Finding Number of Cores/Threads

Finding Number of Cores/Threads

Colleagues,While experimenting with upgrading some commercial engineering software for multi-core/thread operation, it has become clear that I need to detect the number of cores, NOT including hyperthreads. This is true if I use local threading with OpenMP or multiple images with Coarray. Is there a (simple) way to detect the number of cores only?  Or at least recognize that hyperthreading is 'on' and account for it. I found some old material on this topic in this forum from 2006. It there more recent information/methods?   Clients will be using XP SP3 and Win7.David

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Ritratto di Steve Lionel (Intel)

I think that the Windows API routine GetLogicalProcessorInformation will do what you want. There's even a C++ example there which should guide you.

Steve
Ritratto di Steve Lionel (Intel)

FWIW, I've started to translate that example into Fortran, so if you can wait a few days, I may have a worked example for you.

Steve

Steve,A translation would be very, very helpful! I'm not proficient enough in C++ to do it without much painful stumbling around.BTW: what/who governs the use of cores and hyperthreads? That is, are hyperthreads used only after all physical cores have been used?  If I have 4 cores and limit my OpenMP code to 4 threads or limit my Coarray process to 4 images, are the cores used 'first'?  Or (if hyperthreading is on) are 2 cores and 2 hyperthreads used?David

Ritratto di Steve Lionel (Intel)

The OS schedules threads on the Hyperthread execution units as if they were separate cores. However, Windows 7 and newer versions of Windows do recognize the distinction and use it when deciding on which logical processor to schedule a thread on.  It knows that it is "cheaper" to keep a thread on the same physical core than to migrate a thread to another core.  But in general, a processor with two cores and two threads per core is treated as a four-core processor.  The idea of Hyperthreads is that there are typically unused functional units in each core that can be used by a second thread.  Initial implementations of this gave mixed results, but more recent Intel processors do a better job and keeping Hyperthreading on is usually a benefit. It should be turned off when you are running single-thread CPU-intensive applications.

Steve

Intel MPI runtime recognizes hyperthreads and distributes processes across cores so that you should not normally need to adjust your BIOS settings to disable hyperthreading.
OpenMP by itself depends on your setting of affinity (e.g. KMP_AFFINITY environment variable) to make efficient use of multiple CPUs or hyperthreading.

Ritratto di Steve Lionel (Intel)

Ok, here's a Fortran version of that MSDN sample. I think it looks a lot cleaner in Fortran!  Some things to note...

First, I use a Fortran 2008 feature, the module intrinsic function C_SIZEOF.  This is not implemented in the "2011" (12.1) compiler, but is in the next version (due out next week.)  You can substitute SIZEOF for now.  I wanted this to be as pure standard Fortran as I could make it.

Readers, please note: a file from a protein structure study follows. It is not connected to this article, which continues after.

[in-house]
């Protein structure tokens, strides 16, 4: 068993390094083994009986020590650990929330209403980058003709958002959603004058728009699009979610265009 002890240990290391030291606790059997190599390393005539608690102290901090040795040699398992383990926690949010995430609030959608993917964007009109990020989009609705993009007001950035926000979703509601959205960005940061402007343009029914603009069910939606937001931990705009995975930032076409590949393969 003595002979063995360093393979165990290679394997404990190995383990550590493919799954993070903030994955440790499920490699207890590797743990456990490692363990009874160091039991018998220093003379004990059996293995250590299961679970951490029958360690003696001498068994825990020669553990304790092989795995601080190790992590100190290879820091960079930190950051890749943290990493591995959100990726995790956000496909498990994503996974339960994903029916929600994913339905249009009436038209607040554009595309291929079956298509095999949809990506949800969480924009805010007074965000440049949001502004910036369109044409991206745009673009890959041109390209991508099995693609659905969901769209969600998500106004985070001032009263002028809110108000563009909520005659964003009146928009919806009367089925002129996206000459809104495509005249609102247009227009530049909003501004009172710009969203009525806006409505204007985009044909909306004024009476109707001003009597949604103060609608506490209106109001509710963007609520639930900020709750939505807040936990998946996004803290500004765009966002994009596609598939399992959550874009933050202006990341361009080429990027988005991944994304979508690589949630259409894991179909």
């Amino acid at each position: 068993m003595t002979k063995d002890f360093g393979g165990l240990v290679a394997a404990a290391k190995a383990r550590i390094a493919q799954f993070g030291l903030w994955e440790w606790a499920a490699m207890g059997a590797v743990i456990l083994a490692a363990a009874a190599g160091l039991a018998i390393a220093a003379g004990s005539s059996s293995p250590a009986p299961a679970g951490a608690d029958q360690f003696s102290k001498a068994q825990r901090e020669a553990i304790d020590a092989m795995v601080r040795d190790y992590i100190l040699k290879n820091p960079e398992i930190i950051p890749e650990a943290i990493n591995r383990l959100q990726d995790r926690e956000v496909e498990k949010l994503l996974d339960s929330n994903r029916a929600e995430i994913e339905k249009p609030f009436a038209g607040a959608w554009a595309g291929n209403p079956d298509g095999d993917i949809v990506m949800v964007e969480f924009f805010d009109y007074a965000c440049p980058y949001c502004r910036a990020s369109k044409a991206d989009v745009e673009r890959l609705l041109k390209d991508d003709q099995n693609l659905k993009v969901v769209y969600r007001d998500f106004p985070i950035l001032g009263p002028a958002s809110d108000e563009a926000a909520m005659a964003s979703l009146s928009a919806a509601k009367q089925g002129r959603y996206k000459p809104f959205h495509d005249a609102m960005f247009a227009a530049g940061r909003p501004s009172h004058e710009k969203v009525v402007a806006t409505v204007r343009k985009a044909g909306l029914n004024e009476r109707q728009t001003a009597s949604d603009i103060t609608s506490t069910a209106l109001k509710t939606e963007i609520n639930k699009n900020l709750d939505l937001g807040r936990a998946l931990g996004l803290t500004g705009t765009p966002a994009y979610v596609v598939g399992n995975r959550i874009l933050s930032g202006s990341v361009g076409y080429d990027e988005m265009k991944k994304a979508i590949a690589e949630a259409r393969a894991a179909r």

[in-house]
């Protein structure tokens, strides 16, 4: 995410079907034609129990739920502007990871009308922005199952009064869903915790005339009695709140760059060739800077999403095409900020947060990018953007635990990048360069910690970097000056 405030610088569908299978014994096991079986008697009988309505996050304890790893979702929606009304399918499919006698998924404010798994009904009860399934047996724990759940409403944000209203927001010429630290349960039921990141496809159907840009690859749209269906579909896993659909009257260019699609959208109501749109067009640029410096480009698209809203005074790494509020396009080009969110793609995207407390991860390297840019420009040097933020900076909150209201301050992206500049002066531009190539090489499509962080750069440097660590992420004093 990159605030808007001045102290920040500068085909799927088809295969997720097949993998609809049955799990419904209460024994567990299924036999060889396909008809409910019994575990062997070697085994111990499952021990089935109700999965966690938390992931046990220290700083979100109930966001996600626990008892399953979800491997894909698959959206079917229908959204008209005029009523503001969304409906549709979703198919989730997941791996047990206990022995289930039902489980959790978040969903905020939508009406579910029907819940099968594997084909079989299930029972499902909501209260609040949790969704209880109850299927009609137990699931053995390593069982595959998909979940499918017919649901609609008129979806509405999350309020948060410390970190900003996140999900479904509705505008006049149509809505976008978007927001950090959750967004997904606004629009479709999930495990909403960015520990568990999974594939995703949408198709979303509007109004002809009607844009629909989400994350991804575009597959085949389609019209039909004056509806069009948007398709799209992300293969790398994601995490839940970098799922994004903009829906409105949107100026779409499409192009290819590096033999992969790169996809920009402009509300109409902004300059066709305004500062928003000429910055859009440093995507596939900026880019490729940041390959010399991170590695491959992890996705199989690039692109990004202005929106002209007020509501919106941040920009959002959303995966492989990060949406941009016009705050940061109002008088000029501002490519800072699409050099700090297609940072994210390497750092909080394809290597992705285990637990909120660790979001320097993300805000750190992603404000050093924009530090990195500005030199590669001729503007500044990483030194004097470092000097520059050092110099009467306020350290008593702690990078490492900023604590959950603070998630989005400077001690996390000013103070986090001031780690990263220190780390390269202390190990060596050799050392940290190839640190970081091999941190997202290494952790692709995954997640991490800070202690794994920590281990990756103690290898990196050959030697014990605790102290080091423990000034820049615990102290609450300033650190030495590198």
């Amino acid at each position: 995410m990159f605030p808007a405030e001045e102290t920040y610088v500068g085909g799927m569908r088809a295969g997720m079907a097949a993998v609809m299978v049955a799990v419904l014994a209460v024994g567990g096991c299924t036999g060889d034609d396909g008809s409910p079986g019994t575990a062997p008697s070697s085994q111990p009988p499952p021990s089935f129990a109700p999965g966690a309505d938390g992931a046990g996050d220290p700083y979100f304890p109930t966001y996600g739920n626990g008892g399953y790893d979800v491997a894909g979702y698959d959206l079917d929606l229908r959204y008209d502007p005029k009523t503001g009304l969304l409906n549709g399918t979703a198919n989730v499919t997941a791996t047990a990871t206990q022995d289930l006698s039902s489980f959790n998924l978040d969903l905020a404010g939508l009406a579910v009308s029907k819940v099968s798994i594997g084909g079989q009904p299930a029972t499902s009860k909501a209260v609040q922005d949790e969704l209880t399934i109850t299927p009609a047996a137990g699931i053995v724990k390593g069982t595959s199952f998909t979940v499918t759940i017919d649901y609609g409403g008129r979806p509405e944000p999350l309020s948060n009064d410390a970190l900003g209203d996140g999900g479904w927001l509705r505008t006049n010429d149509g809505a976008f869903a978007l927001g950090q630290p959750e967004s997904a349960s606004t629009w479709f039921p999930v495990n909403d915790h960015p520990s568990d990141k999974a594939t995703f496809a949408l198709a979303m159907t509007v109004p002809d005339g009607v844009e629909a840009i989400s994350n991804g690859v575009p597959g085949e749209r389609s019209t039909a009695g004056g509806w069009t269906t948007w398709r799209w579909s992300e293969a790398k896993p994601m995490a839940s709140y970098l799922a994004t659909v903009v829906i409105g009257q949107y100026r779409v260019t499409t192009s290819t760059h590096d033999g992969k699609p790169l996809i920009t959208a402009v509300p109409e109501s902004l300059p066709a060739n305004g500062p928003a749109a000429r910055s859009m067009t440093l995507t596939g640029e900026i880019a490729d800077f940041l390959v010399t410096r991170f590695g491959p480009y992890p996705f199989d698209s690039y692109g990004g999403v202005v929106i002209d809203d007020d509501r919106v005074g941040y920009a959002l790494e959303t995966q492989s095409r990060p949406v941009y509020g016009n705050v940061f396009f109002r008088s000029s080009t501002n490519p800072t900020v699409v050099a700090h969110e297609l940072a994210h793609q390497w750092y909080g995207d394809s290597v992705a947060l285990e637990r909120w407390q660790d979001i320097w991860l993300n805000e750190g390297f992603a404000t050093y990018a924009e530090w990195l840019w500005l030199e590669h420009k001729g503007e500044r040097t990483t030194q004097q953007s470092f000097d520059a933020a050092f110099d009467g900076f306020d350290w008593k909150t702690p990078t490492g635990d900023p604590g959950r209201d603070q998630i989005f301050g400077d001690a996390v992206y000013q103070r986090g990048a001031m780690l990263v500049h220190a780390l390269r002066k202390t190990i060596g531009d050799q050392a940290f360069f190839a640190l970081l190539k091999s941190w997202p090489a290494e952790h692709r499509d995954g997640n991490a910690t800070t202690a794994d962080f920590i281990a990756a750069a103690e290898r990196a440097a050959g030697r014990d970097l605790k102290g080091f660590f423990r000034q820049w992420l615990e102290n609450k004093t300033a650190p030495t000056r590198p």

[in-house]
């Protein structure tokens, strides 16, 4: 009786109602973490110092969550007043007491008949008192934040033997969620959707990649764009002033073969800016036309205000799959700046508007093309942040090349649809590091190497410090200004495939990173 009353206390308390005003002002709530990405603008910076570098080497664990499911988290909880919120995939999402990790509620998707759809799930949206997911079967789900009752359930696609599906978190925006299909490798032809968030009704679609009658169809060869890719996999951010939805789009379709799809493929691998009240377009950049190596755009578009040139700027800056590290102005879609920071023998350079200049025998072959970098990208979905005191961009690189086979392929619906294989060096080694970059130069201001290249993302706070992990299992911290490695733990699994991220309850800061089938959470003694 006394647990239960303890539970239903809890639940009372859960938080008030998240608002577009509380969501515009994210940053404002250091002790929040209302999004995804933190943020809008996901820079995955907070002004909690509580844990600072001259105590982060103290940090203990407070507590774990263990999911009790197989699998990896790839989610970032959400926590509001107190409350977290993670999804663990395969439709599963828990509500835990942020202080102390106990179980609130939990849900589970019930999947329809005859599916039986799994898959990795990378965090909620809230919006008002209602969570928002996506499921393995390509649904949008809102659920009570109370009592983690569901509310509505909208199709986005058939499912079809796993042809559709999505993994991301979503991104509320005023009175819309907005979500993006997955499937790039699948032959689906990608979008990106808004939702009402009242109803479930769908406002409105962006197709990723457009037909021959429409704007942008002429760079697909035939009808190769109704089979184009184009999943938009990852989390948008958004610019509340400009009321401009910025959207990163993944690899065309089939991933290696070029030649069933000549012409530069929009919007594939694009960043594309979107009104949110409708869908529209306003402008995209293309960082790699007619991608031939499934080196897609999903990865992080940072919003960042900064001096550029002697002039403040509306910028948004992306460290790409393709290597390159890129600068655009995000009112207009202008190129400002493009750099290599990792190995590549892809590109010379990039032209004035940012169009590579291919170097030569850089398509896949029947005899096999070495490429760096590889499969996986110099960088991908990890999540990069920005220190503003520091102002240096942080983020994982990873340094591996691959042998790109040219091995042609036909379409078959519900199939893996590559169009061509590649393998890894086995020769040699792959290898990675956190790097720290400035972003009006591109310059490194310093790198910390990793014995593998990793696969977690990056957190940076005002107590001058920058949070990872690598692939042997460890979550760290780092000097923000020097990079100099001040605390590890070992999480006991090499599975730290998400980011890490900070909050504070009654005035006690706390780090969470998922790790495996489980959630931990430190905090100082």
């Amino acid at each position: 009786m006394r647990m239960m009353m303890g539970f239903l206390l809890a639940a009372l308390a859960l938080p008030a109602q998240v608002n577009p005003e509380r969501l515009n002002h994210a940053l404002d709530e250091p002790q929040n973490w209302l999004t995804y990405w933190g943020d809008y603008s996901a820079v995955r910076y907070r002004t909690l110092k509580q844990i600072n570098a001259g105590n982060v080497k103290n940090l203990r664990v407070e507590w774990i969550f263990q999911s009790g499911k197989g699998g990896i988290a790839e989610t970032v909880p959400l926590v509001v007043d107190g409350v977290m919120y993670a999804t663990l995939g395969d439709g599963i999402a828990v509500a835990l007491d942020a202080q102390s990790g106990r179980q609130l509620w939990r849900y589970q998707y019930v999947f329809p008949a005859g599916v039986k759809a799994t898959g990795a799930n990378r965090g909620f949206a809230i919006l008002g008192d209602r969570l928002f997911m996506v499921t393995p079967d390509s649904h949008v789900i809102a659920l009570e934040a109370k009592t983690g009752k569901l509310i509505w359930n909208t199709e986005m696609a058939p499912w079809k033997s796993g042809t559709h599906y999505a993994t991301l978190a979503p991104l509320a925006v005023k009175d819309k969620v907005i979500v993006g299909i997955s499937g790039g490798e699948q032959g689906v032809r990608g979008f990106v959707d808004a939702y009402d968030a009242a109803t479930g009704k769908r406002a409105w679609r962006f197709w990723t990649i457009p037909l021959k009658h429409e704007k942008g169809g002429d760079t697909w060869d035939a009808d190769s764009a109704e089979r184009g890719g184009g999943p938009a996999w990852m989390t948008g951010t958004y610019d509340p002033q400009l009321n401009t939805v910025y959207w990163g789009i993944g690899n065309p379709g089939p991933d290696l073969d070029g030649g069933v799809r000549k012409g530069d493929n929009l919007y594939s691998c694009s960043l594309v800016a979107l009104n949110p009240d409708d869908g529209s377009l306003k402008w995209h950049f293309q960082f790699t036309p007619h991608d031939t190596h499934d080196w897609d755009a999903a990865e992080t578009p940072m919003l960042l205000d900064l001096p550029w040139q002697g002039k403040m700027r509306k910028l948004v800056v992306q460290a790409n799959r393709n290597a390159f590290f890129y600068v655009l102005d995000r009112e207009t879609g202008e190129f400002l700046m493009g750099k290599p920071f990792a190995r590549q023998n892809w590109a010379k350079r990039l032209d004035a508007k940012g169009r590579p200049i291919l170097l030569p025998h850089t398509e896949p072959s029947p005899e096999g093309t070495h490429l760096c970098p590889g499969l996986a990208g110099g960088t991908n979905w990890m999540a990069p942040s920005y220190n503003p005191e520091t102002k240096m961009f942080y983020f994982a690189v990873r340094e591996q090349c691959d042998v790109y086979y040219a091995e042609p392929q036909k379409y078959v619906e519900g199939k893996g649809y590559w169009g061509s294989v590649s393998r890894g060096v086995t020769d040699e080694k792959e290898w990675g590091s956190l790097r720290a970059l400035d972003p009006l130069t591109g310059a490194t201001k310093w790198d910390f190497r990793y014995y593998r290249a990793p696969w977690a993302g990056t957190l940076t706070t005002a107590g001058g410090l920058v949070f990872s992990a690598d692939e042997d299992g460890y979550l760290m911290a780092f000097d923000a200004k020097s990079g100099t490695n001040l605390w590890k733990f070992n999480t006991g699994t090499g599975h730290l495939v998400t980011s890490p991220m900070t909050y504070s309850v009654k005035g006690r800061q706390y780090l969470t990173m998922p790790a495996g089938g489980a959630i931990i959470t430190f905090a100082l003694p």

Second, the declarations for the Windows APIs used are not in the supplied modules.  I have attached a module that defines these and will see about getting them into the product.

Please try it out and let me know how it works for you.  As an example, when I ran it on my "Nehalem" system, I get:

GetLogicalProcessorInformation results:
  Number of NUMA nodes: 1
  Number of physical processor packages: 1
  Number of processor cores: 4
  Number of logical processors: 8
  Number of processor L1/L2/L3 caches: 8/4/1

Allegati: 

AllegatoDimensione
Download kernel32-additions.f902.69 KB
Download processorinfo.f906.19 KB
Steve

Steve,Many thanks; the code works fine. Running on my Dell laptop workstation is reports:GetLogicalProcessorInformation results:  Number of NUMA nodes: 1  Number of physical processor packages: 1  Number of processor cores: 4  Number of logical processors: 8  Number of processor L1/L2/L3 caches: 8/4/1I'm sure this will help a lot of folks at this forum.David

Ritratto di Pawel Matuszyk

I cannot download these files... Where could I find them?

Ritratto di Steve Lionel (Intel)

Looks as if they got lost in the transition to the new forum software. I'll repost them on Monday. The additions to KERNEL32 were put in to 2013 Update 1 (I am pretty sure about this, if not, then update 2), and I'll add the example to the Samples for Update 2.

Steve
Ritratto di Steve Lionel (Intel)

I have replaced the attachments. The "kernel32_additions" module is not needed as of update 1 (13.0.119) - I checked.

Steve
Ritratto di Andrew Smith

That works a treat. Attached subroutine version which I am calling from Smalltalk

Ritratto di Andrew Smith

Now its attached !

Allegati: 

AllegatoDimensione
Download getprocessorinfo.f905.66 KB
Ritratto di Steve Lionel (Intel)

Very good. You pass the character length separately from Smalltalk?

Steve
Ritratto di Andrew Smith

Yes, I pass the integer array by reference and the character length by value. It worked first time so not seen any errors yet.

Ritratto di Steve Lionel (Intel)

Ok, just checking, as the code you posted requires the length to be passed separately by value. I assume that your Smalltalk is 32-bit only.

Steve

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